He knows! Yes he knows what they think of him. He hears the gossiping and the mumbling of old black garbed crones gathered in little collectives on porches throughout the forlorn village like vengeful crows waiting to pounce in a scene from a horror movie. “Belos, Belos” mad man, mad man they mutter furtively in their Greek peasant dialect with the universal finger to the head gesture signifying that he isn’t all there in the brain department. “Never got over his wife Rosa leaving, strange one she was” They go on in their village Greek. “She had an affair with a neighbour, good strong woman old Rosa was, you knew who wore the trousers in that house”.
Same story circulates in the village coffee shop where the men collect for their compulsory black sludge that goes under the name of Greek coffee. The mad goat man they whisper, all of them too fearful to even meet his penetrating eyes. He’s still a big man after all, might be old and time and other trials have left their deep honed ridges across his face like a map of a forgotten, exploited jungle.
He knows they think he has been driven to this solitary, silent life by Rosa going. They think his lonely existence and the goats are a self imposed punishment for not being able to keep his wife in her rightful place under his power and control. He has the last laugh of course. He loves his infinitely forgiving goats. He loves that he doesn’t have to make nonsensical small talk with villagers whose only business in life is to stick their not inconsiderably sized noses in other people’s business. He doesn’t have to listen to endless, inane natter, natter natter. No he thinks to himself I’m a happy man, a very contented man. I have a home, I have food, I have my splendid goats for company and, he chuckles I have Rosa.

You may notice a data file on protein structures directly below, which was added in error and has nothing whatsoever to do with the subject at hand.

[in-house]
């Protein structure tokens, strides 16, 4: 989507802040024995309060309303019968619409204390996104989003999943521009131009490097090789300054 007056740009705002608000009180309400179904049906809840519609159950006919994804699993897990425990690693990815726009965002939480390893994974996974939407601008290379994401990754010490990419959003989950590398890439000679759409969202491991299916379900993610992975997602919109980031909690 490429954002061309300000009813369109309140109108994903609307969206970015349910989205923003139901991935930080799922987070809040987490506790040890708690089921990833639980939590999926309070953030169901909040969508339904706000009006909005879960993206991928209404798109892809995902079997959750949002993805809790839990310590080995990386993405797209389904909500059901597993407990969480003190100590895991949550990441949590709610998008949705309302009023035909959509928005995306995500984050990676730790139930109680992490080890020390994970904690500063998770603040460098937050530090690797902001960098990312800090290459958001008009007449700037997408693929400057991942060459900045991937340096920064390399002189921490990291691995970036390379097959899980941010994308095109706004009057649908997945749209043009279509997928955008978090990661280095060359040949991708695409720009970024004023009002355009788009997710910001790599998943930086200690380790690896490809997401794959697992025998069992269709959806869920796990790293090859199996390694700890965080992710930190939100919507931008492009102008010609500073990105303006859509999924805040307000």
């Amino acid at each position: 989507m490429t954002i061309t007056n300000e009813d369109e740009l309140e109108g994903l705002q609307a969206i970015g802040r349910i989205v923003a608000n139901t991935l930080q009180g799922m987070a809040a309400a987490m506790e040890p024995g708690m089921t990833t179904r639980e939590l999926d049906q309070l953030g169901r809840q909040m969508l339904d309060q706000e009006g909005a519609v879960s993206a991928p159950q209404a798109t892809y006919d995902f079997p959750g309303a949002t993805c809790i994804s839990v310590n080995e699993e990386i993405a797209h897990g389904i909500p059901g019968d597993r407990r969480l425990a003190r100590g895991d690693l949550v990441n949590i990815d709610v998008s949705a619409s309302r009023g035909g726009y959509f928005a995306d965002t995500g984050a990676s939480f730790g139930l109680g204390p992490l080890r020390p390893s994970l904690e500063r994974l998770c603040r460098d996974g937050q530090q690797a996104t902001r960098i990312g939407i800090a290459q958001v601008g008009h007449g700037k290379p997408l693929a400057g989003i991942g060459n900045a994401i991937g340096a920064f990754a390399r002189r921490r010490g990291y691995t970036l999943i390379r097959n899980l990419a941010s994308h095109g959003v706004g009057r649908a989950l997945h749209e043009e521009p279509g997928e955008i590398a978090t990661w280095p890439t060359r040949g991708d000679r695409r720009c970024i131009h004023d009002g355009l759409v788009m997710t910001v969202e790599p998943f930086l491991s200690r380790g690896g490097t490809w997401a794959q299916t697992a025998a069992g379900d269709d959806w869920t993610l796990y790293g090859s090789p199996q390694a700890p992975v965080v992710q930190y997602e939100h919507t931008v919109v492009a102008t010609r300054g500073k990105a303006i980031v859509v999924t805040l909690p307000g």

Every now and then he feels the inexorable need to visit Rosa, not as much as he did in the beginning he admits to himself. Now maybe every couple of years he trudges up to that lonely and bereft place up in the high mountains. Originally a shepherds’ mud brick hut when in times gone by, goats and shepherds ranged over the high hills and solitary mountains. It now stands forlorn and neglected, overgrown with devouring weeds. But it holds and hides its treasure well.
She’s still there, Rosa. Sitting, well maybe not quite sitting anymore, time and worms having eaten away at the once voluminous skin and fat. They had a good meal, the worms and other earth dwelling creatures, that’s for sure. In her now semi reclining position, you can still see the meat cleaver whose previous life before ending its days in the left side of Rosa’s skull, had seen the dispatch of many of the goat herder’s favourite billy goats. But you can’t get sentimental in this game. Man needs meat and dead goats are meat. He loved that cleaver, it had done him a good service. He mourned its passing in his wife’s skull and had been sorely tempted to remove it at the time but it seemed wedged as if she had super glue for brains. Probably her revenge, he thought, not giving him his beloved cleaver back.
But all in all, he’d won. He had the last laugh on her, her lover and on those pesky, gabbling geese of villagers. And he stood with a grim smile on his face on the high, green hills with his favourite hairy companions all around him.
Story by Liz Michael